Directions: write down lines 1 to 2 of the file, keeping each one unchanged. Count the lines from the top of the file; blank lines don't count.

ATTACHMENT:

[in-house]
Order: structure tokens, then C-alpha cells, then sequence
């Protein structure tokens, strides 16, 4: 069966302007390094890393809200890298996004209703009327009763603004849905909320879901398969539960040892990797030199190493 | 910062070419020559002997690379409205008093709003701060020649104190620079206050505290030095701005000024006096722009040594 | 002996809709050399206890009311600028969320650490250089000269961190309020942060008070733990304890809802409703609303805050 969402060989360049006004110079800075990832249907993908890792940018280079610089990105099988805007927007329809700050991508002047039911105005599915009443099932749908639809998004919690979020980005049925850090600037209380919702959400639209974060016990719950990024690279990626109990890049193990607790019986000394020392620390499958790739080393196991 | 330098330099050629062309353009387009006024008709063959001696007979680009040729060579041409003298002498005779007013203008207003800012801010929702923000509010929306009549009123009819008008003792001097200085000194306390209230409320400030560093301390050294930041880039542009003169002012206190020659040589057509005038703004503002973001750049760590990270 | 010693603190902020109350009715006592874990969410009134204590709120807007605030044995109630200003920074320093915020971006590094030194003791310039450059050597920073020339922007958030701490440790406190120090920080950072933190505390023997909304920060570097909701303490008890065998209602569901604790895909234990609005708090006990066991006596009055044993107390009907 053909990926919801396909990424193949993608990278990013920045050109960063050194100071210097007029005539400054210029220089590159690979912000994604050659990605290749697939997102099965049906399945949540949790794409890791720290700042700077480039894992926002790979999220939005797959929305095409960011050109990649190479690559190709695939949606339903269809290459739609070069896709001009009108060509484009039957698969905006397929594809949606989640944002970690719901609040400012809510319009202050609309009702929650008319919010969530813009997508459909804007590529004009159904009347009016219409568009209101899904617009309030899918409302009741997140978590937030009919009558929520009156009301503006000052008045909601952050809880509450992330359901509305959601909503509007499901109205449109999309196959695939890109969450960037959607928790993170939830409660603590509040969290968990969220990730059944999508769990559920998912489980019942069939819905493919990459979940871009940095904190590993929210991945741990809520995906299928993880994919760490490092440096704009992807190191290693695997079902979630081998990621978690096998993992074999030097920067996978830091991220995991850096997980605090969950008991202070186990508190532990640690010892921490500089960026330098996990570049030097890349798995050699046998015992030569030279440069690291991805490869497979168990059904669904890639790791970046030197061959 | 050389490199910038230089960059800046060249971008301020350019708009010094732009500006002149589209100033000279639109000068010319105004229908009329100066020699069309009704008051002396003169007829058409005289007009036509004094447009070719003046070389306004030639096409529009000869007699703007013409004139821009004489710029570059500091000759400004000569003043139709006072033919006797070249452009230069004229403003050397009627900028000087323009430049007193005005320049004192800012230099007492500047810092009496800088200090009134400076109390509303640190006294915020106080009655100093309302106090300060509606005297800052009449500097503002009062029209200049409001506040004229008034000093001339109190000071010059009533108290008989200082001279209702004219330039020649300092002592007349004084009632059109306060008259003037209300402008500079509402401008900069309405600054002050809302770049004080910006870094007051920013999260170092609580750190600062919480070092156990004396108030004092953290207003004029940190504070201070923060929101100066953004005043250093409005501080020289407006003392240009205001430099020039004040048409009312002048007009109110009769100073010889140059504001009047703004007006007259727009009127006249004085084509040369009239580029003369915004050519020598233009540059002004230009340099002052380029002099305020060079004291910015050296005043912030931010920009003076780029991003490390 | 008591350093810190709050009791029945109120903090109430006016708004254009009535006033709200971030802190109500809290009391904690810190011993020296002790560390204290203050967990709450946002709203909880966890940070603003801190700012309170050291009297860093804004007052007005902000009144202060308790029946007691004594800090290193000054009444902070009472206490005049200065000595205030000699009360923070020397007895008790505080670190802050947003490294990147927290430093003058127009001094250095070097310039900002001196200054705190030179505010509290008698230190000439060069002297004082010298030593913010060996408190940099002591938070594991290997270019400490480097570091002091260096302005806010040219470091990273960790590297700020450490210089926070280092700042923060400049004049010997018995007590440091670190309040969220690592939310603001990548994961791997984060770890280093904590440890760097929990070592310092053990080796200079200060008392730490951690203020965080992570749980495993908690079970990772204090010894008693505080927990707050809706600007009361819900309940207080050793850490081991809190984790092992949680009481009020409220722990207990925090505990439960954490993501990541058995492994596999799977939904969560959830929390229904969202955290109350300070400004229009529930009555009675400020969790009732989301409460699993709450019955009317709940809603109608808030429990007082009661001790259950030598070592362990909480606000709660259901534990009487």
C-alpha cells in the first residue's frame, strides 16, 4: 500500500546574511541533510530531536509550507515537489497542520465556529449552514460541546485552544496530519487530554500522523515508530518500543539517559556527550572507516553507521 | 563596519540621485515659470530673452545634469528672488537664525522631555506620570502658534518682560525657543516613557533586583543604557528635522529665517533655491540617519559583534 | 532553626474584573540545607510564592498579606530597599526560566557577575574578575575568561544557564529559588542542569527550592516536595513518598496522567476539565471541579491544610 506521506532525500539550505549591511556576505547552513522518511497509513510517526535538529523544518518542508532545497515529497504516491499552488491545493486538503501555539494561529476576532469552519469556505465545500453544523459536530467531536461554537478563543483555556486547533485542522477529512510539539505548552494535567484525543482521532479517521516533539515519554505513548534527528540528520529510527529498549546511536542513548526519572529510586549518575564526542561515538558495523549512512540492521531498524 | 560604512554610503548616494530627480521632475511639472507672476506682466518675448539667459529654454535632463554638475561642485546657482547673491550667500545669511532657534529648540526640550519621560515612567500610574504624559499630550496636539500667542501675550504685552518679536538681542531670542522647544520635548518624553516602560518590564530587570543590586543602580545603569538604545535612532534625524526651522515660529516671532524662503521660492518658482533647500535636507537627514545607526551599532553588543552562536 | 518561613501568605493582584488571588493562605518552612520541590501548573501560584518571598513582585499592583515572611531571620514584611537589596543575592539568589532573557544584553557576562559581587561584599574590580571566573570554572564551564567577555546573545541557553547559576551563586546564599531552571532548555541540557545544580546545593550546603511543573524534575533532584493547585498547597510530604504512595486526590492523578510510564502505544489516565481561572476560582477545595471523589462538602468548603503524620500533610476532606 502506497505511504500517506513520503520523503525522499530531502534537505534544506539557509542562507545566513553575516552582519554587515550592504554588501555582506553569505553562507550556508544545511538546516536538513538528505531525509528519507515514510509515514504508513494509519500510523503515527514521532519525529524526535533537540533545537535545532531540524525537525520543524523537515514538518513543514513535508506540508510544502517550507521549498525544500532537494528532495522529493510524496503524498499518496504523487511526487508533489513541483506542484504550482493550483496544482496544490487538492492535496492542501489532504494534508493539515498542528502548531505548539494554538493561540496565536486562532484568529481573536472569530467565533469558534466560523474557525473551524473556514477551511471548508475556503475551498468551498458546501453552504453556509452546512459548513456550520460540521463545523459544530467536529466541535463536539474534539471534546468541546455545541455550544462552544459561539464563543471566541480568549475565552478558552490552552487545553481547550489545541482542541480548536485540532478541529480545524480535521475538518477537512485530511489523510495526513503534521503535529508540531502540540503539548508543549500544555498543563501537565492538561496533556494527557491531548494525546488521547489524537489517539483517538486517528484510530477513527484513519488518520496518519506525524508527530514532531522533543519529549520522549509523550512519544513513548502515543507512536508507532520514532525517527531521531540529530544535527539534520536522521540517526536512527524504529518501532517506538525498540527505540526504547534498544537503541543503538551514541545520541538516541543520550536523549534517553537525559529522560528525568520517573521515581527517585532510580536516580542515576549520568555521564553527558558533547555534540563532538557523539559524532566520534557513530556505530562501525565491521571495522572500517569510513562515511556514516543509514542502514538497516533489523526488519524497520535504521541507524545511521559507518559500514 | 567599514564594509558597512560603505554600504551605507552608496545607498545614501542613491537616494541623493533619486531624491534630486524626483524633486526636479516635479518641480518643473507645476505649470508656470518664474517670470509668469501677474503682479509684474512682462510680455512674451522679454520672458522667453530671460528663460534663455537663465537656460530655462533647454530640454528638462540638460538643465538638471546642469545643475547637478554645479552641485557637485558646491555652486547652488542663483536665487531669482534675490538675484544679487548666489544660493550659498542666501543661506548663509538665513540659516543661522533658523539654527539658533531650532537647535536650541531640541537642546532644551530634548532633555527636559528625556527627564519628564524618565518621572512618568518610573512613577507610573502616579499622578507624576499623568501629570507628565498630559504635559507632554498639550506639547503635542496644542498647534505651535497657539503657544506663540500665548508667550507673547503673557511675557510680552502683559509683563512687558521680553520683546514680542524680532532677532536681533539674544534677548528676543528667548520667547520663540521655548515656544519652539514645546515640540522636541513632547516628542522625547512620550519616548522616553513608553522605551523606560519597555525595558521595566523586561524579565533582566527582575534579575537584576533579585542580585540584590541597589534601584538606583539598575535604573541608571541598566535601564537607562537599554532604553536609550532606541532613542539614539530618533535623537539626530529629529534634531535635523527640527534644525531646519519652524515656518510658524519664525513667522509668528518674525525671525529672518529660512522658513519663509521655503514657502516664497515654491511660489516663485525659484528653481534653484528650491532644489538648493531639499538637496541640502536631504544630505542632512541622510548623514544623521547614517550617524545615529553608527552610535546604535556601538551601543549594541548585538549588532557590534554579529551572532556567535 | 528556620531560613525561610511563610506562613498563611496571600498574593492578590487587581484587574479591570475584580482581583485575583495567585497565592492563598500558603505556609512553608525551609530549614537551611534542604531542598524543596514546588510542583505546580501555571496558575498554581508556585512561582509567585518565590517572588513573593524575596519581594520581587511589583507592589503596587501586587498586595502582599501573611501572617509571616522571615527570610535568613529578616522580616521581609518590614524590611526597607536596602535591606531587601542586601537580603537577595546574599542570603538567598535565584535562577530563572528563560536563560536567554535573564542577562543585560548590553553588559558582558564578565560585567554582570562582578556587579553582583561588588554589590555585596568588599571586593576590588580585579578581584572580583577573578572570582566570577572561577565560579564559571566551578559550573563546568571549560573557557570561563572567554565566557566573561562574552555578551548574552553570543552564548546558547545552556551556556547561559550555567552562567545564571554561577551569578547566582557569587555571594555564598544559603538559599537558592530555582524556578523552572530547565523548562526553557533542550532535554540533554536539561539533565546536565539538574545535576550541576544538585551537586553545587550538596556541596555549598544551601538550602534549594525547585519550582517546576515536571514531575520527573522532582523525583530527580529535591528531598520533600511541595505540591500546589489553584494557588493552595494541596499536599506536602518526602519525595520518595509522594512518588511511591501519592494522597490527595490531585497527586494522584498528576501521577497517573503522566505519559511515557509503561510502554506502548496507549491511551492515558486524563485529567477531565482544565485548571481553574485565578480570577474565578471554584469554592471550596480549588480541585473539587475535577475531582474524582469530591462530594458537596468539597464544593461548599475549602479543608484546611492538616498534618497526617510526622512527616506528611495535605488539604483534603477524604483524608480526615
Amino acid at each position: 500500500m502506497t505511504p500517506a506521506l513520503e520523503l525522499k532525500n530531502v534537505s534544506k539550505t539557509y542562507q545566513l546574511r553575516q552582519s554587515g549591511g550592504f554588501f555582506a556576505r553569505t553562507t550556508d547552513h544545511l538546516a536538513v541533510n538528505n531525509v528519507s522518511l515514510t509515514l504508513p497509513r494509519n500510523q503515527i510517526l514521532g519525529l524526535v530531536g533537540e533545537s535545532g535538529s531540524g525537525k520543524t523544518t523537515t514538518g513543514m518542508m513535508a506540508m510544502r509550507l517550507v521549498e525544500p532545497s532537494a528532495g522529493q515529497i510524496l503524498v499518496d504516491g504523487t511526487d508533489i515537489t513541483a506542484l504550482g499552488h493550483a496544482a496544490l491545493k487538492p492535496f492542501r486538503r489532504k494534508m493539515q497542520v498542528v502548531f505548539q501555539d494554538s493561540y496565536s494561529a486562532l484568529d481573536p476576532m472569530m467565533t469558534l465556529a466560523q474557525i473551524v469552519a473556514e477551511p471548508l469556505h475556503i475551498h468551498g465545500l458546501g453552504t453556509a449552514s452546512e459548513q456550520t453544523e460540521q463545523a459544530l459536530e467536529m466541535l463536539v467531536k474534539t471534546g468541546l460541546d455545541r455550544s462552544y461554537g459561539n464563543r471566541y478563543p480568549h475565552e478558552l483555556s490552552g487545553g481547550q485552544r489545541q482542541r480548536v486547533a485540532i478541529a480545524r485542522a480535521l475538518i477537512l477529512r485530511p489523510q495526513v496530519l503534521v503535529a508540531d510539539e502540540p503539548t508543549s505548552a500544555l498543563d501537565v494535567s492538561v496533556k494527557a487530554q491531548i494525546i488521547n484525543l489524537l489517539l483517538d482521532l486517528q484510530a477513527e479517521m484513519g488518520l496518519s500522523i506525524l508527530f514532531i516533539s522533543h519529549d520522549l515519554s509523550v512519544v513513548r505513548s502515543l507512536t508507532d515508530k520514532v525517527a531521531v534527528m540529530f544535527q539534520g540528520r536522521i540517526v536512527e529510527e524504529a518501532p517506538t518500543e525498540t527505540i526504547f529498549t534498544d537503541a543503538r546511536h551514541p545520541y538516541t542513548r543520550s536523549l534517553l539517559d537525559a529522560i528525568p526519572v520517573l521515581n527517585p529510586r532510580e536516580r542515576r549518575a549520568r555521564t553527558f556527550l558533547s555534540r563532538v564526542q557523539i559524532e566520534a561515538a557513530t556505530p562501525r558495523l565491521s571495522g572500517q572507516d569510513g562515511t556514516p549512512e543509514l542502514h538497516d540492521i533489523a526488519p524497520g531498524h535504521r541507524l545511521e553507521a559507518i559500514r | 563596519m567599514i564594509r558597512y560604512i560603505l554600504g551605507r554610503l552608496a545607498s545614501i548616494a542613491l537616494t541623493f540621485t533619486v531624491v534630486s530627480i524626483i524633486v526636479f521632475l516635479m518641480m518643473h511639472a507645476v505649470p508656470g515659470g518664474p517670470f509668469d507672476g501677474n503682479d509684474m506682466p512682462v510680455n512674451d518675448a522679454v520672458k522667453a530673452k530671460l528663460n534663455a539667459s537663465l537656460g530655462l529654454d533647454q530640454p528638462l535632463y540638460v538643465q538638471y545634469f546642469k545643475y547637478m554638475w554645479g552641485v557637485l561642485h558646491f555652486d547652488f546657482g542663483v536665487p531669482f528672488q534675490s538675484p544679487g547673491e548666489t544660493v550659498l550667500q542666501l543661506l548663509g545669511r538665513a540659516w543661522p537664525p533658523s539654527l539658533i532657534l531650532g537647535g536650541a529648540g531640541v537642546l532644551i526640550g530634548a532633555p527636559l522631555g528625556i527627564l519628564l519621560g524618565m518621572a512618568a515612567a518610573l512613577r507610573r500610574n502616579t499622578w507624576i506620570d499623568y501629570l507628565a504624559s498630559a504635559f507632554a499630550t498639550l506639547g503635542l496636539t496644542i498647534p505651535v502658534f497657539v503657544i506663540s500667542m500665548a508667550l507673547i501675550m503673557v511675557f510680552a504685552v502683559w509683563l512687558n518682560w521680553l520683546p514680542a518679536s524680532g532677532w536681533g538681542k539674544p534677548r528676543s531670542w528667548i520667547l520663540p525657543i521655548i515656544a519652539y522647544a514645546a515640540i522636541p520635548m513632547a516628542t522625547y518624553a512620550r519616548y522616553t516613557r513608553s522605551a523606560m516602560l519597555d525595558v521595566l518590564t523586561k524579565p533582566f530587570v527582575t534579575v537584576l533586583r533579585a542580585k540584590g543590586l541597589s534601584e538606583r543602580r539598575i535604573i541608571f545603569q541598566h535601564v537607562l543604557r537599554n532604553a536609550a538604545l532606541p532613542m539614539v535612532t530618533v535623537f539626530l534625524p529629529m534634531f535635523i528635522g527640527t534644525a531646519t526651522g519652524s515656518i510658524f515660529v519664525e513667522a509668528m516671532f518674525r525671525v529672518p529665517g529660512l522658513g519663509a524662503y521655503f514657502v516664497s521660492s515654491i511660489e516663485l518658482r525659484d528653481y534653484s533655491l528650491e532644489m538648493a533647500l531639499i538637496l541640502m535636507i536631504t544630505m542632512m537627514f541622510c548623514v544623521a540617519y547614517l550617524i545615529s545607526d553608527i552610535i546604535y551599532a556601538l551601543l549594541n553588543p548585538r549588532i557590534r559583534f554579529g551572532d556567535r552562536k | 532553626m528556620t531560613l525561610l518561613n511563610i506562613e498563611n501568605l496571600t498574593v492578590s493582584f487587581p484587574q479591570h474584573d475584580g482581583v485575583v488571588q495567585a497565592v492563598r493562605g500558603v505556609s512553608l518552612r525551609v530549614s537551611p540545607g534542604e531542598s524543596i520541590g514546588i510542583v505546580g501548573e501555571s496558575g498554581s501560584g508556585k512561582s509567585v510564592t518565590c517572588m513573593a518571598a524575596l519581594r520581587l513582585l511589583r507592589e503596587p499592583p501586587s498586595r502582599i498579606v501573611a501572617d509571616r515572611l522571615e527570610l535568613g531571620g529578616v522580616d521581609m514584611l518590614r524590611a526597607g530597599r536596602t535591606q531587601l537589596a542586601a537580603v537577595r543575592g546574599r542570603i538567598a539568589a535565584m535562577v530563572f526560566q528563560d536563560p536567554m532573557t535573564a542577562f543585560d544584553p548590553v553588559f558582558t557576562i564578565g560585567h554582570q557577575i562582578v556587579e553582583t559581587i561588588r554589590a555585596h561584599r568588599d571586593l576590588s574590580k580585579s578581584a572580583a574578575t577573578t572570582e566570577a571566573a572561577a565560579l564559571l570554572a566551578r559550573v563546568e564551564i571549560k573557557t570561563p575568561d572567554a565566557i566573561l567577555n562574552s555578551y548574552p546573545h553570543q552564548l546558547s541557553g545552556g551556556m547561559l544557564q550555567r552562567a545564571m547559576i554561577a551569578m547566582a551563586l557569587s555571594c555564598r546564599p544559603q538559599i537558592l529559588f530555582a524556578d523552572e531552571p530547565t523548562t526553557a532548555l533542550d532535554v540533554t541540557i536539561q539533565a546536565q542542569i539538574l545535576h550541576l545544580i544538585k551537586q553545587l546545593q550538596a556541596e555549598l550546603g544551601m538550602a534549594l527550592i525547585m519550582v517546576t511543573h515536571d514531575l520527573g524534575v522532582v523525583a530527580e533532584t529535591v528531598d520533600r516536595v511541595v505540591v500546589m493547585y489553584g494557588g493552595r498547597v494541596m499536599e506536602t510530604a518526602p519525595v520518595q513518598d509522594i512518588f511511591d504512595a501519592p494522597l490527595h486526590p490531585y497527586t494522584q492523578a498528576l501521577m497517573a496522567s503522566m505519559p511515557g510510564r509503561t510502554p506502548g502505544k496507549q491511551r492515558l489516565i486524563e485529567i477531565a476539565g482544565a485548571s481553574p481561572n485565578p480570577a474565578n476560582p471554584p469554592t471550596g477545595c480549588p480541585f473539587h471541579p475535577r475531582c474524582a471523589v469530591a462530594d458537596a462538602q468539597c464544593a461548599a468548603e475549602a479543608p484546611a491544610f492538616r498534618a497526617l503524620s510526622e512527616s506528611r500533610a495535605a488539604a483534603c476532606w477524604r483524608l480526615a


[in-house]
Order: structure tokens, then C-alpha cells, then sequence